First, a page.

Officials close to Jewish Home Chairman Naftali Bennett said he would vote against the ceasefire.
Housing Minister Uri Ariel (Jewish Home) told Channel 2 News that theceasefire proposal is “very bad. I hope the reports are not correct and if they are, this is a disaster.”
Minister Ariel stressed that the ceasefire would endanger Israeli citizens. "It won’t be long before Hamas will grow stronger, smuggle more elaborate rockets and open fire again,” he warned.
Asked how he believes Israel should act now, he responded that the operation must continue, “including ground entry. We need to finish the job. Doing half a job is worse than doing nothing.”
Deputy Defense Minister Danny Danon (Likud) said that a ceasefire at this point would be a "slap in the face" to the residents of the south, who were willing to pay a heavy price in return for Israel dealing a significant blow to Hamas.
“No cosmetics will be able to beautify this serious mistake,” he said.
Deputy Education Minister Avi Wortzman (Jewish Home) said that aceasefire would portray Israel as weak.
“I call on the Cabinet ministers not to support this mistake. Under these conditions we have to oppose this ceasefire, which is good for Hamas and bad for Israel,” said Wortzman.
"We, the residents of the south, can be patient until Hamas is defeated,” he added. “A ceasefire now will produce a larger campaign against the south and the country as a whole and more missiles within a year.”
MK Ayelet Shaked (Jewish Home) also expressed her opposition to theceasefire and said, "A ceasefire without seriously harming the tunnels and missile systems means capitulation. The people of Israel are strong; the IDF is primed and ready; Hamas is on the ropes.”
"Otherwise," emphasized Shaked, “we will allow Hamas to intensify again and we will get another confrontation soon.”
MK Miri Regev (Likud) said she was against a ceasefire and called on Netanyahu not to agree to it.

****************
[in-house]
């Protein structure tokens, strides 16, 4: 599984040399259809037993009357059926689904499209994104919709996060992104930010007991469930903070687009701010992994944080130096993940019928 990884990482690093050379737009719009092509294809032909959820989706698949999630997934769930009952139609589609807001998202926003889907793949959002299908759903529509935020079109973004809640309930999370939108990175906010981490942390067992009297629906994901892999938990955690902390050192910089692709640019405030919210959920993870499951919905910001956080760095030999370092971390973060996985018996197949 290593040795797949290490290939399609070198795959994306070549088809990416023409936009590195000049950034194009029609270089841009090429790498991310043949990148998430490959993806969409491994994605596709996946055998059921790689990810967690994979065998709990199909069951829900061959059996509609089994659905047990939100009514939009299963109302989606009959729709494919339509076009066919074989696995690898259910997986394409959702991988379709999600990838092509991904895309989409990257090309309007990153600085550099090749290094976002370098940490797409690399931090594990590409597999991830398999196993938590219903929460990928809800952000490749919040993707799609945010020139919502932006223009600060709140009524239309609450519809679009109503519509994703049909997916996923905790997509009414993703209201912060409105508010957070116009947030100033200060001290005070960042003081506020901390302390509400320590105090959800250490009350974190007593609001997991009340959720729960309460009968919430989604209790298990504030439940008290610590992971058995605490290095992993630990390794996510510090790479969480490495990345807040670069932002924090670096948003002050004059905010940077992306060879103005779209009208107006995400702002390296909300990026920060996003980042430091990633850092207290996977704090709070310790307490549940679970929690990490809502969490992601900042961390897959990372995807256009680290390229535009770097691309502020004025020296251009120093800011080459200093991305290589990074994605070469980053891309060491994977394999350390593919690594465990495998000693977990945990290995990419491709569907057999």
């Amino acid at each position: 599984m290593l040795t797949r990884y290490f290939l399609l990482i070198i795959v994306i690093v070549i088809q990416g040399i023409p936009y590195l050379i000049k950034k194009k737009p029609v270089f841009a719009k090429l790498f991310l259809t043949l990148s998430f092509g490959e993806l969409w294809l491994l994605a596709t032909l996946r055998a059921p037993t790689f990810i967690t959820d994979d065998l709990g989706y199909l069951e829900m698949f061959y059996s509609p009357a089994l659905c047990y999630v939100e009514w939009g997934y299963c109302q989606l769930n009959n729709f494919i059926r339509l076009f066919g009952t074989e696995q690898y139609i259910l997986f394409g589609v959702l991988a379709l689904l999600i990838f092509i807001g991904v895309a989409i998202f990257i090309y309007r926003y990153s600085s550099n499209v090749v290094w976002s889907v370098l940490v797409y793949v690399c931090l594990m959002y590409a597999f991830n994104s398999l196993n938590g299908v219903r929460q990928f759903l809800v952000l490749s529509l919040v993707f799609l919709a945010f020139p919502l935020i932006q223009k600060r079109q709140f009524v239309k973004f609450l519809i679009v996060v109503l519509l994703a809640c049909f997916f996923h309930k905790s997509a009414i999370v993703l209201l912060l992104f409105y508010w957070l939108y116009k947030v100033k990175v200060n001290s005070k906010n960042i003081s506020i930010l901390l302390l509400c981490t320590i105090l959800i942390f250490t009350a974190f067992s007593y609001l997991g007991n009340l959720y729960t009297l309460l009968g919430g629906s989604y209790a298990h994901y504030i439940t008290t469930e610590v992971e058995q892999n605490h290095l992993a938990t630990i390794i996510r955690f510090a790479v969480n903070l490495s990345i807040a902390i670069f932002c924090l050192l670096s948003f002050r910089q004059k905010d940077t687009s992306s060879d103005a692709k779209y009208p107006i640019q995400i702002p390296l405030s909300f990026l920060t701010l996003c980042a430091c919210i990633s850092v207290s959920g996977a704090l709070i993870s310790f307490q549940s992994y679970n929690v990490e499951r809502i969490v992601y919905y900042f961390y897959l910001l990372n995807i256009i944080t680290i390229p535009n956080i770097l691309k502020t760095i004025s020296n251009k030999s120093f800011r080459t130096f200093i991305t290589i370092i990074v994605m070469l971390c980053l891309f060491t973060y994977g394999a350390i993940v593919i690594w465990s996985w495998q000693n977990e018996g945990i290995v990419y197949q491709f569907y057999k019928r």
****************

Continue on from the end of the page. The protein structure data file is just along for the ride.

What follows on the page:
“I call on the Prime Minister not to agree to a ceasefire and to weaken Hamas by operating in the air, in the sea and by land,” she said.
"This is a window of opportunity that will not be repeated, and a ceasefirewith Hamas would allow it to return to power," added Regev.
MK Nissan Slomiansky (Jewish Home) also said he was opposed to aceasefire

A rocket fired from Lebanon landed on Monday night in an open area near Rosh Hanikra and the border between the two countries.

IDF artillery forces fired a salvo of shells and flares at source of recent rocket attack from Lebanon on Monday night, the military said.

It was the fourth time rockets have been fired from Lebanon since the start of a week-old Israeli offensive against Palestinian terrorists firing rockets at Israel from Gaza.


AudioOutlaw said...

"09:01 Israel approves ceasefire

According to the Prime Minister’s Office, the Israeli cabinet approves the terms of the Egyptian-backed ceasefire. Details to follow."

Hamas apparently rejected it without even reading the terms but, Israel, come on...

Scott said...

I'm with you audio...Maybe Israel knew Hamas would object and wanted to appear to be the peacemakers...who knows.